A fun and thrilling return, The Maze Runner series goes out with several very loud bangs. Enough teen dystopia already.
In the swarm of mediocre post-Hunger Games teen dystopias hoping to give that behemoth (itself over-bloated) a run for its box office-destroying money, I’ve always had something of a soft spot for The Maze Runner series.
The original instalment, starring a charismatic Dylan O’Brien as amnesiac Thomas, was heads above a field that included the dire Insurgent and The Giver. Deposited in Lord of the Flies-style boys’ own colony of captives similarly stripped of their memories and held inexplicably at the heart of an ever-shifting maze populated by half-mutant, half-metallic scorpion robots, it was a fun, frenetic and fresh-feeling take on a rapidly tiring model.
It also had a refreshingly diverse cast that included Ki Hong Lee’s Minho, Dexter Darden’s Frypan, Thomas Brodie-Sangster’s Newt and, eventually, a too much testosterone-busting Kaya Scodelario as Teresa, with a strange link to Thomas’ unknown past.
The Scorch Trials expanded the world beyond the maze. Replete with Mad Max and 28 Days Later post-apocalyptic zombie tropes, it felt less original while returning director Wes Ball maintained an admirably frenetic action pace.
Adding Insurgent’s Rosa Salazar as Mad Max-style desert rat Brenda, though thankfully avoiding the temptation to go too far into a drippy love triangle with Teresa and Thomas, it also beefed up a welcome Patricia Clarkson’s role as Ava, a meddling scientist determined to find a cure for the plague slowly wiping out humanity, even if that means cutting up a few maze-raised kids in the process. In this dastardly business she had help from Game of Thrones‘ always gleefully oily Aidan Gillen as Janson, the kids’ maze-busting saviour but in actual fact WCKD hater.
Yes, silliness is inherent in all these franchises, The Hunger Games included, what with their daft trials only vaguely justified. Even in this already faulty logic, a supposedly good corporation taking on such a screamingly obviously evil acronym is ridiculous.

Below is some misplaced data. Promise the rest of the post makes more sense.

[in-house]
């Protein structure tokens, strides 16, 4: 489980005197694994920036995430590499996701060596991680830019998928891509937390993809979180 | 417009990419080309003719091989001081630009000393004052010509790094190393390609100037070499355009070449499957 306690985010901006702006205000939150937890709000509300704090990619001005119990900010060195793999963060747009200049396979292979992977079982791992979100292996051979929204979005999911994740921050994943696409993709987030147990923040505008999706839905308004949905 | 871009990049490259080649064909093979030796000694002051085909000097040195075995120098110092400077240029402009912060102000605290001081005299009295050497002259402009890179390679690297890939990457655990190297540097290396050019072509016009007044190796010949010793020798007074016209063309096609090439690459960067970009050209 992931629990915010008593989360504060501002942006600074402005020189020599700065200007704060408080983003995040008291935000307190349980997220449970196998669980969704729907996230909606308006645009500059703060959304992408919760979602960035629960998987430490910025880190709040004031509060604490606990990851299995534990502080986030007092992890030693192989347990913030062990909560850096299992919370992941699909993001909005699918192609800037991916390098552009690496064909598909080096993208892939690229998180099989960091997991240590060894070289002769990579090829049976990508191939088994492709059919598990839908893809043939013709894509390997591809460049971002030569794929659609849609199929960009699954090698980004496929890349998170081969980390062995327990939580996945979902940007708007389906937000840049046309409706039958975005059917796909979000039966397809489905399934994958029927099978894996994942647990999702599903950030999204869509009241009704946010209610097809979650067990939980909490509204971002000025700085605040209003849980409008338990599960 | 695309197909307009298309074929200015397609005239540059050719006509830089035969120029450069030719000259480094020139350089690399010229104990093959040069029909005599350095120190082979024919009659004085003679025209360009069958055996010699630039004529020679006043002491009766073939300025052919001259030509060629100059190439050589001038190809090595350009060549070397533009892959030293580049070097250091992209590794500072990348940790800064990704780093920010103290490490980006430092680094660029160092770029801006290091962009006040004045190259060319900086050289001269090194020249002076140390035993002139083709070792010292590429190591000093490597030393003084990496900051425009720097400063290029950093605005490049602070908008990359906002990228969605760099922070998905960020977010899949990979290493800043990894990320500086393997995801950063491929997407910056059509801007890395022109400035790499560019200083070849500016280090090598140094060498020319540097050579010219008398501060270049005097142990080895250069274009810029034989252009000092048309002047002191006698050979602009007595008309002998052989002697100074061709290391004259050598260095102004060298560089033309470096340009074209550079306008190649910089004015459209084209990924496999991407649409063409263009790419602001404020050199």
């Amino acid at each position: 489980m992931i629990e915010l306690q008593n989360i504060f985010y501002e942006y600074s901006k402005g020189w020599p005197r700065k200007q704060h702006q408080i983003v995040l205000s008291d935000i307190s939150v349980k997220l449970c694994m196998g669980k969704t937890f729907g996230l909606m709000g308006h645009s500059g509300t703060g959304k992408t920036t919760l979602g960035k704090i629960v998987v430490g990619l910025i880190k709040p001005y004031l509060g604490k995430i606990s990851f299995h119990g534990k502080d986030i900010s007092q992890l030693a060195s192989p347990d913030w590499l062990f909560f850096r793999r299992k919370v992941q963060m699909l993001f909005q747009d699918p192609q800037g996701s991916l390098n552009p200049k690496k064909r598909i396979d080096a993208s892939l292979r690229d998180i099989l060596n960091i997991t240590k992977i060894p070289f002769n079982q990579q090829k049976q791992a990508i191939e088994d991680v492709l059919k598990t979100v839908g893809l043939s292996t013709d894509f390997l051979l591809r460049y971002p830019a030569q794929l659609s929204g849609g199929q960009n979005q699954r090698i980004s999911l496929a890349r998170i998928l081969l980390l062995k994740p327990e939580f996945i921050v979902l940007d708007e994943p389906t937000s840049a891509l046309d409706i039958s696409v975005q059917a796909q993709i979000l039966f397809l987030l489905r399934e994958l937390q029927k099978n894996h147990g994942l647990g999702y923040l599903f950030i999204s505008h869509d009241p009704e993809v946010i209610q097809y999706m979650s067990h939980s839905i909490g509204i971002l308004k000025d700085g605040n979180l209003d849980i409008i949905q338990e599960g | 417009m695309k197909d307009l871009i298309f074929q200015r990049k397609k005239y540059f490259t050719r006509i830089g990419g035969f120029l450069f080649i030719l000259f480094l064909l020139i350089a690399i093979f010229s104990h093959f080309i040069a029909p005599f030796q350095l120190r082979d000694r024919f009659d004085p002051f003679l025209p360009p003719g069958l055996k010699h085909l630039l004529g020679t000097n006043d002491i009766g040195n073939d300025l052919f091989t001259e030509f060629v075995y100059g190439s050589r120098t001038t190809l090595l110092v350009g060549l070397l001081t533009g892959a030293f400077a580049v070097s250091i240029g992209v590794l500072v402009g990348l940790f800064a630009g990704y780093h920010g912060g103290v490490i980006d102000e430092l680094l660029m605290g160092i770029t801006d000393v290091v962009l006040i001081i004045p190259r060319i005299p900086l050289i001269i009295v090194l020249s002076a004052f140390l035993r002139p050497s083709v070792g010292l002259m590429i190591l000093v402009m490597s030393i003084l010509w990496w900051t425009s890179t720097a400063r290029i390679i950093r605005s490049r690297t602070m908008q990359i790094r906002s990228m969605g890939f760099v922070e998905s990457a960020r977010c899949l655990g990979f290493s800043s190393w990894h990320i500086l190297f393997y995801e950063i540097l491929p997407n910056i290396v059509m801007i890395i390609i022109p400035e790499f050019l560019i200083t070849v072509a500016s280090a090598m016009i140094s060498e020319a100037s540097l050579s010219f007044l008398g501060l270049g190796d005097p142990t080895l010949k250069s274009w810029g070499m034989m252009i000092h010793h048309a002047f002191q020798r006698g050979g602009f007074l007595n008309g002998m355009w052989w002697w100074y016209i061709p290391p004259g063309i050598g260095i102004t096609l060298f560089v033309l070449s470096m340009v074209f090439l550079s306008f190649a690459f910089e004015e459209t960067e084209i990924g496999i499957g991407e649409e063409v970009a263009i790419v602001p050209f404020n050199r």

We’re not here for logic, however. Ball amps up the action again in the series’ conclusion, The Death Cure, improving on its predecessor with balls to the wall adventure.
Thomas, loyal Frypan, Newt and Brenda kick off proceedings with an exhilarating car versus train chase in order to save Minho from the clutches of WCKD in an expertly shot scene by cinematographer that’s made all the more pulse-pounding for the knowledge that O’Brien was brutally injured while shooting it and production halted.
From there the film takes them into the heart of WCKD territory, with Newt noting drolly that after spending all this time busting out of their maze captivity, it’s absurd they now have to break back into the fortress-like city where the last of humanity’s one per cent-ers huddle. It’s here that a turncoat Theresa now resides, manipulated by Ava into believing that the zombie flare virus cure cause is worth the cruelty, but whose side is she truly on?
It’s an interesting theme that could have stood a little more exploration, but again it’s always been Ball’s eye for visceral action that makes this a worthwhile ride, not the trio of scriptwriters Noah Oppenheim, Grant Pierce Meyers and T.S. Nowlin who have adapted James Dashner’s books.
Thankfully avoiding the Mockingjay cash grab model by squishing the final two novels into one, that’s probably got a lot more to do with this trend being officially over, given the failure of the Insurgent series.
A familiar plotline involving barbarians at the gate, spearheaded by a bizarrely under-utilised squid-like and noseless semi-zombie (Walton Goggins) adds to a growing list of you what nows, like the humorously unexplained return of an original film bad guy a la the Master in Doctor Who.
O’Brien, Brodie-Sangster and Scodelario counter-balance thin plotting and character work by bringing an abundance of likeability, helping lift the silliness. It’s an extremely good-looking film too, relying more on smart location work and practical stunts than over-used CGI, though there’s certainly no shortage of explosions, fiery inferno and aerial rescues. Of course there are also armies of baddies with truly terrible aim and a strange ambiguity about whether guns fire real bullets or not.
The stakes are high and not everyone’s going to make it through, but while I’ve enjoyed this ride, it’s probably for the best we’re waving goodbye.
Stephen A Russell @SARussellwords